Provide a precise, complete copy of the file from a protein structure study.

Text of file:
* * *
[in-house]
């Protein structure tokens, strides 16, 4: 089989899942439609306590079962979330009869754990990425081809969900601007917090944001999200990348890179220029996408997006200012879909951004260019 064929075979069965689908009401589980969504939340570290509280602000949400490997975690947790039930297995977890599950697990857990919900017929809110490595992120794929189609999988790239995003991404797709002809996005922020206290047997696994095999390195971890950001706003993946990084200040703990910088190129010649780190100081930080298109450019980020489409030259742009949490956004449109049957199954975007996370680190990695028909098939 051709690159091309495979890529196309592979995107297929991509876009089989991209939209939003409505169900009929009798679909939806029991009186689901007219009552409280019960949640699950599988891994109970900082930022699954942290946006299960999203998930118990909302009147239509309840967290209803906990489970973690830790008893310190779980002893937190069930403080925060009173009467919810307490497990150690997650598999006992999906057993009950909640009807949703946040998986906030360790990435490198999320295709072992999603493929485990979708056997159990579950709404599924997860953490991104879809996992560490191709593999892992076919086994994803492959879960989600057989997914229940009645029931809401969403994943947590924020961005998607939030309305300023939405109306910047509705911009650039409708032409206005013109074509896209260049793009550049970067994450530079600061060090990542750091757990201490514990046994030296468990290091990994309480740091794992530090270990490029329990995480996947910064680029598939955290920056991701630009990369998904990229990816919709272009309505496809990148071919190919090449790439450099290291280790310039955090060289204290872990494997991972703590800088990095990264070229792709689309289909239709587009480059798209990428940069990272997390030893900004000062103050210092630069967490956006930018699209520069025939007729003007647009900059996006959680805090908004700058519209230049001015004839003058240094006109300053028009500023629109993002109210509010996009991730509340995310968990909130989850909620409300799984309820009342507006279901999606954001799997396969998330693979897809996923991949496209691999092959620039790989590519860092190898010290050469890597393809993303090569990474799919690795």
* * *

[in-house]
């Protein structure tokens, strides 16, 4: 089989899942439609306590079962979330009869754990990425081809969900601007917090944001999200990348890179220029996408997006200012879909951004260019 064929075979069965689908009401589980969504939340570290509280602000949400490997975690947790039930297995977890599950697990857990919900017929809110490595992120794929189609999988790239995003991404797709002809996005922020206290047997696994095999390195971890950001706003993946990084200040703990910088190129010649780190100081930080298109450019980020489409030259742009949490956004449109049957199954975007996370680190990695028909098939 051709690159091309495979890529196309592979995107297929991509876009089989991209939209939003409505169900009929009798679909939806029991009186689901007219009552409280019960949640699950599988891994109970900082930022699954942290946006299960999203998930118990909302009147239509309840967290209803906990489970973690830790008893310190779980002893937190069930403080925060009173009467919810307490497990150690997650598999006992999906057993009950909640009807949703946040998986906030360790990435490198999320295709072992999603493929485990979708056997159990579950709404599924997860953490991104879809996992560490191709593999892992076919086994994803492959879960989600057989997914229940009645029931809401969403994943947590924020961005998607939030309305300023939405109306910047509705911009650039409708032409206005013109074509896209260049793009550049970067994450530079600061060090990542750091757990201490514990046994030296468990290091990994309480740091794992530090270990490029329990995480996947910064680029598939955290920056991701630009990369998904990229990816919709272009309505496809990148071919190919090449790439450099290291280790310039955090060289204290872990494997991972703590800088990095990264070229792709689309289909239709587009480059798209990428940069990272997390030893900004000062103050210092630069967490956006930018699209520069025939007729003007647009900059996006959680805090908004700058519209230049001015004839003058240094006109300053028009500023629109993002109210509010996009991730509340995310968990909130989850909620409300799984309820009342507006279901999606954001799997396969998330693979897809996923991949496209691999092959620039790989590519860092190898010290050469890597393809993303090569990474799919690795």